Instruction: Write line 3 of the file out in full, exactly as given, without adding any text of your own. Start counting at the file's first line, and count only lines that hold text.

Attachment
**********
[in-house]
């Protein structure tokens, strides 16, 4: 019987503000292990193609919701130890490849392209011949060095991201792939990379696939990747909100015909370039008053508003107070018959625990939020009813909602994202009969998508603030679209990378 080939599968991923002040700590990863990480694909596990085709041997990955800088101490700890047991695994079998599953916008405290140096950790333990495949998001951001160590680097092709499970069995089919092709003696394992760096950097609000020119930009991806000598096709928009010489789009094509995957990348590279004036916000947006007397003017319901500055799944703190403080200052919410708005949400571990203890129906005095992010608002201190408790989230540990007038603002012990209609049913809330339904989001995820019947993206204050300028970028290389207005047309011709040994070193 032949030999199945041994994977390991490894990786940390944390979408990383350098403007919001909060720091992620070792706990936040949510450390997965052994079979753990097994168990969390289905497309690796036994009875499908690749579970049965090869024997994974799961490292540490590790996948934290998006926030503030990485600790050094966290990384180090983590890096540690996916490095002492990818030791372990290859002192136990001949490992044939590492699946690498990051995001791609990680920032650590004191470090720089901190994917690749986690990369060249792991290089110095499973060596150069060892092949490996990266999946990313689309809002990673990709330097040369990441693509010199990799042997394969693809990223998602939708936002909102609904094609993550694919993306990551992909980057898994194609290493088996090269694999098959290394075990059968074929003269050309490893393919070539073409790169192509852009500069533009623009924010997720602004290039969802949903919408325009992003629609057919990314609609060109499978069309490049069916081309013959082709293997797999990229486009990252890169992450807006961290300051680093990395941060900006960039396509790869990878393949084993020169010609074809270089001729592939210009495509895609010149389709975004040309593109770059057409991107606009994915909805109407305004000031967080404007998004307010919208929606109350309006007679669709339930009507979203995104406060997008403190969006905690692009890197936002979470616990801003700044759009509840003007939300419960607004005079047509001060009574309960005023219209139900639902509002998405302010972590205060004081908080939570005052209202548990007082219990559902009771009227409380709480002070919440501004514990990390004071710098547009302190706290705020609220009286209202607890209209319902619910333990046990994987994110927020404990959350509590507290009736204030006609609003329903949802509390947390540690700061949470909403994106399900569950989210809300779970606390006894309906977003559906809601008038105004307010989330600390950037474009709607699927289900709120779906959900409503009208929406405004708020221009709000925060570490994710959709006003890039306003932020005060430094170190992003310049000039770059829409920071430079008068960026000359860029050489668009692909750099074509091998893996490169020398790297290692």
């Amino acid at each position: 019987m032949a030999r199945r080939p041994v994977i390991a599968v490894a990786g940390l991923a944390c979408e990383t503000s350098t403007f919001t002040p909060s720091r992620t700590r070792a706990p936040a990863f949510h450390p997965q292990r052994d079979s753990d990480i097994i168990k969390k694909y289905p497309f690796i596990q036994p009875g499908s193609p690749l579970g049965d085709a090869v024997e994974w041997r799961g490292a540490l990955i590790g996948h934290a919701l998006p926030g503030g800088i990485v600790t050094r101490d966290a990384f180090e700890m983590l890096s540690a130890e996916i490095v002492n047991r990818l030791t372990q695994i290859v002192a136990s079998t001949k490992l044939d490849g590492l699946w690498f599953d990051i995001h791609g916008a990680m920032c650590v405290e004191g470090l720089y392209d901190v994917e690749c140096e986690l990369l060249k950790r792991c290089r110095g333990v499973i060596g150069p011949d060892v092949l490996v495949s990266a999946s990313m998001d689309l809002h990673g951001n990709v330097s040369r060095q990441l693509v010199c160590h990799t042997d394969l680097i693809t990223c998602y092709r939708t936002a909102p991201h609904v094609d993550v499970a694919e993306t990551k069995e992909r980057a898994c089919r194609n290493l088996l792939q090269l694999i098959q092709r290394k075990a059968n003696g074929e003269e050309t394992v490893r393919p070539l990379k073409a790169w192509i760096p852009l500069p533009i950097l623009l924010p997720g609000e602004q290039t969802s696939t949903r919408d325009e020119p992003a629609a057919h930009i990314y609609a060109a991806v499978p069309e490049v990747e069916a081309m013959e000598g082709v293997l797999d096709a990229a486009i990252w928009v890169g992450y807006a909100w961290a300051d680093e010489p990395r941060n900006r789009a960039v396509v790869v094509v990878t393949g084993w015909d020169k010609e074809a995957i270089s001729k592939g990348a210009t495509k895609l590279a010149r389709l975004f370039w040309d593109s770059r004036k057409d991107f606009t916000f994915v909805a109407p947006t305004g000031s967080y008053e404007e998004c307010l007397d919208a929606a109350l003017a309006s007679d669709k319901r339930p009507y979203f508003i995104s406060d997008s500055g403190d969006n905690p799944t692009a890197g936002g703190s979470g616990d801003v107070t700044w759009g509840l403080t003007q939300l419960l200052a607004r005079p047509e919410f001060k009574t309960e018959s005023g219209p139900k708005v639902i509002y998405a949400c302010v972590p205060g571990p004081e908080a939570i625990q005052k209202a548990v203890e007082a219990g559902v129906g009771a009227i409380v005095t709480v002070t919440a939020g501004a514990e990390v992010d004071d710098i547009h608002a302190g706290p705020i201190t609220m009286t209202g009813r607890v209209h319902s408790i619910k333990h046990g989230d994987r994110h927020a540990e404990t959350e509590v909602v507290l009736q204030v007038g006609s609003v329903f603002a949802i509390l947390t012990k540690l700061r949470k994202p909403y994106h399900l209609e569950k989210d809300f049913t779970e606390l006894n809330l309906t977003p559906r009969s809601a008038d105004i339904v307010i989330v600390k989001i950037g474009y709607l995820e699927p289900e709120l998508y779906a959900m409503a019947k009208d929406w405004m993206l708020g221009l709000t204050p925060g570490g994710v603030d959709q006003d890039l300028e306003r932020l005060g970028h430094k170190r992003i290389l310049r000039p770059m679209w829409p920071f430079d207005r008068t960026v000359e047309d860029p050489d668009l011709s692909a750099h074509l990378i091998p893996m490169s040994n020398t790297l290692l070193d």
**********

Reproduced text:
């Amino acid at each position: 019987m032949a030999r199945r080939p041994v994977i390991a599968v490894a990786g940390l991923a944390c979408e990383t503000s350098t403007f919001t002040p909060s720091r992620t700590r070792a706990p936040a990863f949510h450390p997965q292990r052994d079979s753990d990480i097994i168990k969390k694909y289905p497309f690796i596990q036994p009875g499908s193609p690749l579970g049965d085709a090869v024997e994974w041997r799961g490292a540490l990955i590790g996948h934290a919701l998006p926030g503030g800088i990485v600790t050094r101490d966290a990384f180090e700890m983590l890096s540690a130890e996916i490095v002492n047991r990818l030791t372990q695994i290859v002192a136990s079998t001949k490992l044939d490849g590492l699946w690498f599953d990051i995001h791609g916008a990680m920032c650590v405290e004191g470090l720089y392209d901190v994917e690749c140096e986690l990369l060249k950790r792991c290089r110095g333990v499973i060596g150069p011949d060892v092949l490996v495949s990266a999946s990313m998001d689309l809002h990673g951001n990709v330097s040369r060095q990441l693509v010199c160590h990799t042997d394969l680097i693809t990223c998602y092709r939708t936002a909102p991201h609904v094609d993550v499970a694919e993306t990551k069995e992909r980057a898994c089919r194609n290493l088996l792939q090269l694999i098959q092709r290394k075990a059968n003696g074929e003269e050309t394992v490893r393919p070539l990379k073409a790169w192509i760096p852009l500069p533009i950097l623009l924010p997720g609000e602004q290039t969802s696939t949903r919408d325009e020119p992003a629609a057919h930009i990314y609609a060109a991806v499978p069309e490049v990747e069916a081309m013959e000598g082709v293997l797999d096709a990229a486009i990252w928009v890169g992450y807006a909100w961290a300051d680093e010489p990395r941060n900006r789009a960039v396509v790869v094509v990878t393949g084993w015909d020169k010609e074809a995957i270089s001729k592939g990348a210009t495509k895609l590279a010149r389709l975004f370039w040309d593109s770059r004036k057409d991107f606009t916000f994915v909805a109407p947006t305004g000031s967080y008053e404007e998004c307010l007397d919208a929606a109350l003017a309006s007679d669709k319901r339930p009507y979203f508003i995104s406060d997008s500055g403190d969006n905690p799944t692009a890197g936002g703190s979470g616990d801003v107070t700044w759009g509840l403080t003007q939300l419960l200052a607004r005079p047509e919410f001060k009574t309960e018959s005023g219209p139900k708005v639902i509002y998405a949400c302010v972590p205060g571990p004081e908080a939570i625990q005052k209202a548990v203890e007082a219990g559902v129906g009771a009227i409380v005095t709480v002070t919440a939020g501004a514990e990390v992010d004071d710098i547009h608002a302190g706290p705020i201190t609220m009286t209202g009813r607890v209209h319902s408790i619910k333990h046990g989230d994987r994110h927020a540990e404990t959350e509590v909602v507290l009736q204030v007038g006609s609003v329903f603002a949802i509390l947390t012990k540690l700061r949470k994202p909403y994106h399900l209609e569950k989210d809300f049913t779970e606390l006894n809330l309906t977003p559906r009969s809601a008038d105004i339904v307010i989330v600390k989001i950037g474009y709607l995820e699927p289900e709120l998508y779906a959900m409503a019947k009208d929406w405004m993206l708020g221009l709000t204050p925060g570490g994710v603030d959709q006003d890039l300028e306003r932020l005060g970028h430094k170190r992003i290389l310049r000039p770059m679209w829409p920071f430079d207005r008068t960026v000359e047309d860029p050489d668009l011709s692909a750099h074509l990378i091998p893996m490169s040994n020398t790297l290692l070193d």